Although NVMe PCI Express solid state drives are all the rage as of late, due to their relatively strong performance and inherent feature benefits, manufacturers continue to tune and refine their SATA based offerings as well. Case in point: the brand new OCZ VX500 series solid state drives we’ll be showing you here today. The OCZ VX500 series targets the mainstream computing segment and initially consists of a quartet of 2.5mm SATA SSDs, packing all, in-house, Toshiba made technology. The hook is, even though these new drives are priced aggressively, they eschew less expensive TLC NAND in favor of more durable MLC, and performance is relatively strong too.We’ve got the full list of features and... Read more...
Flash's days on the web are numbered. That's been evident for the past couple of years as the anti-Flash movement has gained steam. Little by little, software developers and online services have been removing Flash support from their products, and starting in August, you can count Firefox among them. Well, partially anyway. Firefox isn't getting rid of Flash altogether, but the browser will begin blocking certain Flash content that Mozilla feels is not essential to the user experience. The decision to crack down on Flash plugins is one of several things Mozilla has planned to ultimately bring Firefox users improved security, better battery life, faster page loads, and better browser responsiveness.... Read more...
Adobe recently published a security advisory APSA16-03, which details a vulnerability in Adobe Flash Player version 21.0.0.242 and earlier versions for Windows, Macintosh, Linux, and Chrome OS. This comes after a patch for a zero day exploit was released in early April. Adobe believes the attackers are a group called “ScarCruft”. ScarCruft is a relatively recently APT group that has launched attacks in countries such as Russia, Nepal, South Korea, China, India, Kuwait, and Romania. The group recently has taken advantage of two Adobe Flash and one Microsoft Internet Explorer exploits. ScarCruft currently has two operations called Operation Daybreak and Operation Erebus. Operation Daybreak... Read more...
It’s safe to say that Adobe Flash is one of the most disliked pieces of software in the modern computing era. What started off as an innovative way for users to experience interactive content and simple online games has transformed into a resource hog and significant security risk. Software vendors have taken extreme measures to scale back support for the plugin and Adobe itself has announced that Flash will soon be on the chopping block. This week, we’re learning that Google is taking further steps to ensure Flash’s demise. Starting in the fourth quarter, Google Chrome will default to HTML5 instead of Flash. What this means is that if a website provides a choice of displaying either HTML5 or... Read more...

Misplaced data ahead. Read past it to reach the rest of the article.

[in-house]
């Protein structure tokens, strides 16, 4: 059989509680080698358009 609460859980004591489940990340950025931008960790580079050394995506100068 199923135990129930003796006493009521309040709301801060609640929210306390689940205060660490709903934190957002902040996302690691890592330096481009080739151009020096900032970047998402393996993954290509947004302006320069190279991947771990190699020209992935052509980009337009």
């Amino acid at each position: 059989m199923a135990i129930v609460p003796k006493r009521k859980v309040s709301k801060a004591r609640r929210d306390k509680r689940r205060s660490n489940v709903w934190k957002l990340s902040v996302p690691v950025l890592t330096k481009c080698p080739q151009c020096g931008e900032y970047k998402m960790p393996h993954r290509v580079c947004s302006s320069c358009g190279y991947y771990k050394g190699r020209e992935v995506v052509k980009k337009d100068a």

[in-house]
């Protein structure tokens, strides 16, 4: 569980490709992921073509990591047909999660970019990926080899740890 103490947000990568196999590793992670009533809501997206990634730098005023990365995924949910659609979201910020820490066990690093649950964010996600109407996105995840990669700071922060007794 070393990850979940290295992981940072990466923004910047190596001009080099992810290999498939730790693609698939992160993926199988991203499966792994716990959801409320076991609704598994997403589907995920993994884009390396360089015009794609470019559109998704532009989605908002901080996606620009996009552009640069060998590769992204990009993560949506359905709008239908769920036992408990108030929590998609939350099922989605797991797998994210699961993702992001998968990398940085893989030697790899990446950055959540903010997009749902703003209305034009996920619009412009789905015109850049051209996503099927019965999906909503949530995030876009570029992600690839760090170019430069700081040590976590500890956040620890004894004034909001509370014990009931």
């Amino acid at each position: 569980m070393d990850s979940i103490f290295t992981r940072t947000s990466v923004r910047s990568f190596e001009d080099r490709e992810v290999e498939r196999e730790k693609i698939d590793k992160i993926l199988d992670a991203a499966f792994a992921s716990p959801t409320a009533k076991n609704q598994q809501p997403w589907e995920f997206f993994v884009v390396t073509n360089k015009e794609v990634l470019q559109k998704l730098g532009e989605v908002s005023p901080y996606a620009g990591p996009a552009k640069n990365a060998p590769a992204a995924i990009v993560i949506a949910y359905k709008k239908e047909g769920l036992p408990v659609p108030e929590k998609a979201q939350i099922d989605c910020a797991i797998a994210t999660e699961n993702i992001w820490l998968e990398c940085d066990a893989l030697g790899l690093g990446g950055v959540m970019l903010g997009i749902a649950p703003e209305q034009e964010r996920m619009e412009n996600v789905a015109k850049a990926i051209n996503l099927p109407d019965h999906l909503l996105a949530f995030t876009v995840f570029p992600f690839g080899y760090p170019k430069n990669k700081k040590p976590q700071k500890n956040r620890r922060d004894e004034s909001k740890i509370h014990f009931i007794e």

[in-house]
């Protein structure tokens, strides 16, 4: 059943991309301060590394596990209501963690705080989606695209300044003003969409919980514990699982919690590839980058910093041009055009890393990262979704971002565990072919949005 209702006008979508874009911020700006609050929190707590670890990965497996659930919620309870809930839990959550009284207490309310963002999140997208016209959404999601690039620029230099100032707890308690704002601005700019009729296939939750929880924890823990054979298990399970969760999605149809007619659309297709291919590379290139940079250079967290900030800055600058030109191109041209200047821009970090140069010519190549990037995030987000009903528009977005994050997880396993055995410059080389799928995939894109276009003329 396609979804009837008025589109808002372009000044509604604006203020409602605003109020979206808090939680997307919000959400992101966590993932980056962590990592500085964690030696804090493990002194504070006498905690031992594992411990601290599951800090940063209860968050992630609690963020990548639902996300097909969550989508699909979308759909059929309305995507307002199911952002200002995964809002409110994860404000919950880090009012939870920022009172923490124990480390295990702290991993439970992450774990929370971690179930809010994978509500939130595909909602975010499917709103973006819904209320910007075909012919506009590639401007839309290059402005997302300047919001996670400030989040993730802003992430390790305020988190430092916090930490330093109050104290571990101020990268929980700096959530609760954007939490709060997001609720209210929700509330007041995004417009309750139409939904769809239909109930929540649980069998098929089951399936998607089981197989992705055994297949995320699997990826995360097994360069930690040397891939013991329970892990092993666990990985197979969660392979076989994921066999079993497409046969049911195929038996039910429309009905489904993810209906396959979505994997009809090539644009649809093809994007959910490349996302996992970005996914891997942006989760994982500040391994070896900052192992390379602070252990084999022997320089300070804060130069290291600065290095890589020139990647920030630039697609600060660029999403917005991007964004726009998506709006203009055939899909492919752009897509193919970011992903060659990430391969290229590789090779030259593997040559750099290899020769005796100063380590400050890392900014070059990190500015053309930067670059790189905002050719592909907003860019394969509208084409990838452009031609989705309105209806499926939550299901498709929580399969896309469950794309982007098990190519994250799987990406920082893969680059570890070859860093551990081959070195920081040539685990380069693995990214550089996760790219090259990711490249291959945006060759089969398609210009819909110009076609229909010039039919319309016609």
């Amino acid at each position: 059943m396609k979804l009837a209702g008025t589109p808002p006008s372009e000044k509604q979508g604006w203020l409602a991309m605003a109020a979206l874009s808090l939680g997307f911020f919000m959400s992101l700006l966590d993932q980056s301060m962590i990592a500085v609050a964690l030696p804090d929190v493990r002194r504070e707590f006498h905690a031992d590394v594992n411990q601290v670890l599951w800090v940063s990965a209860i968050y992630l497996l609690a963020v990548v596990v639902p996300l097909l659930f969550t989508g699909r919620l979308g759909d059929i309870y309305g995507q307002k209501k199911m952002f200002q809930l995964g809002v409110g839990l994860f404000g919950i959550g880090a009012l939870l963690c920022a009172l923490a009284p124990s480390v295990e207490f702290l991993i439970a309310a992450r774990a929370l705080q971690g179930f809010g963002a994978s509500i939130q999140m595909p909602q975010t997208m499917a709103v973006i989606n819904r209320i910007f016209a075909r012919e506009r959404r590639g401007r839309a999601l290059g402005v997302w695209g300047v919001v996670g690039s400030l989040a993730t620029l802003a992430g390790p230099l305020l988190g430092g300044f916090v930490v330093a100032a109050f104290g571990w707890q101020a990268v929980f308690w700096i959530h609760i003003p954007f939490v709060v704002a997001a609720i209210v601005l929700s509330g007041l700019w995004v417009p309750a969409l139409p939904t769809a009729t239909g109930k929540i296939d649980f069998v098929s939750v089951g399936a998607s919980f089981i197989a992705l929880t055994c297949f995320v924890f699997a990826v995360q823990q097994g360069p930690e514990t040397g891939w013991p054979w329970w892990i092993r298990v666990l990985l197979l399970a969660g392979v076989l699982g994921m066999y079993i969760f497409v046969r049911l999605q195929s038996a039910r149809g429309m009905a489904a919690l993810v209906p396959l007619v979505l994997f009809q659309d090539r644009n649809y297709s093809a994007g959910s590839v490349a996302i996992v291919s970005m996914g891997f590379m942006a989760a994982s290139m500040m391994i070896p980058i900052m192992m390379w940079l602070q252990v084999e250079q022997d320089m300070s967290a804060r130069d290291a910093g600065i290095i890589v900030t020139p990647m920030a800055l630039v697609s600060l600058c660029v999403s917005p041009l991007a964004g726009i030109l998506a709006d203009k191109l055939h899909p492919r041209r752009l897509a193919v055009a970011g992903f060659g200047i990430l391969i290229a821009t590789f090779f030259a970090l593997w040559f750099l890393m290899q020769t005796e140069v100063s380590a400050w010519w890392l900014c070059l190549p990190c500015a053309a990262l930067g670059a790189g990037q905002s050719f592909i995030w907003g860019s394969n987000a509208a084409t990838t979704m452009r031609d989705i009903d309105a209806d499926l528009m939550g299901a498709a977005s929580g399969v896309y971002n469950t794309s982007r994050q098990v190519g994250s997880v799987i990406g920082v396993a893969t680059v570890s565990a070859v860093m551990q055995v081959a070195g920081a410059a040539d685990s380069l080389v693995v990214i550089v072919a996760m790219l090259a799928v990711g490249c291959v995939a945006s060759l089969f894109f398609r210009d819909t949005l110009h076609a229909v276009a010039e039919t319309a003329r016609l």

It’s been a rough week for Adobe and its Flash plugin. This week, Microsoft announced that it is hitting the pause button on unnecessary and excessive Flash content on webpages, and now we’re learning that Adobe had to scramble to patch up yet another zero-day exploit in Flash. This latest exploit is especially nasty as it uses a security hole found within Flash to allow nefarious parties to infiltrate Windows 10 machines and install ransomware. As we’ve seen by recent ransomware outbreaks at hospitals around the country, this is serious business. The exploit was initially discovered by Trend Micro researchers on March 31st, while fellow security researchers Proofpoint, Sophos and FireEye have... Read more...
After major web browsers like Google Chrome and Mozilla Firefox decided to push Flash further into irrelevancy, Adobe finally saw the writing on the wall and announced that Flash would be put out to pasture. The internet rejoiced at the news, but it will still be quite a while before we are completely rid of the resource hogging and battery draining scourge that has haunted us for years. To that end, Microsoft is trying to at least make the transition a bit easier to bear with the announcement that Windows 10’s Edge browser will gain the ability to “intelligently auto-pause” Flash content that is not pivotal to the viewing experience of a website. This is basically the same functionality that... Read more...
Solid State Storage continues to come down in cost and scale higher in speed and density. Though spinning hard disk media will likely have a place at least in the data center perhaps for generations to come, SSDs are making great strides, driving toward cost parity with HDDs with each new generation of product, while offering orders of magnitude performance gains and even higher reliability in many applications. One of the biggest names in Flash storage is Samsung, from their consumer grade SSD 950 Pro and 850 EVO lines to the squarely enterprise-targeted product the company has announced for volume availability today. Laying to rest the short-lived claim Fixstar made on "the world's largest... Read more...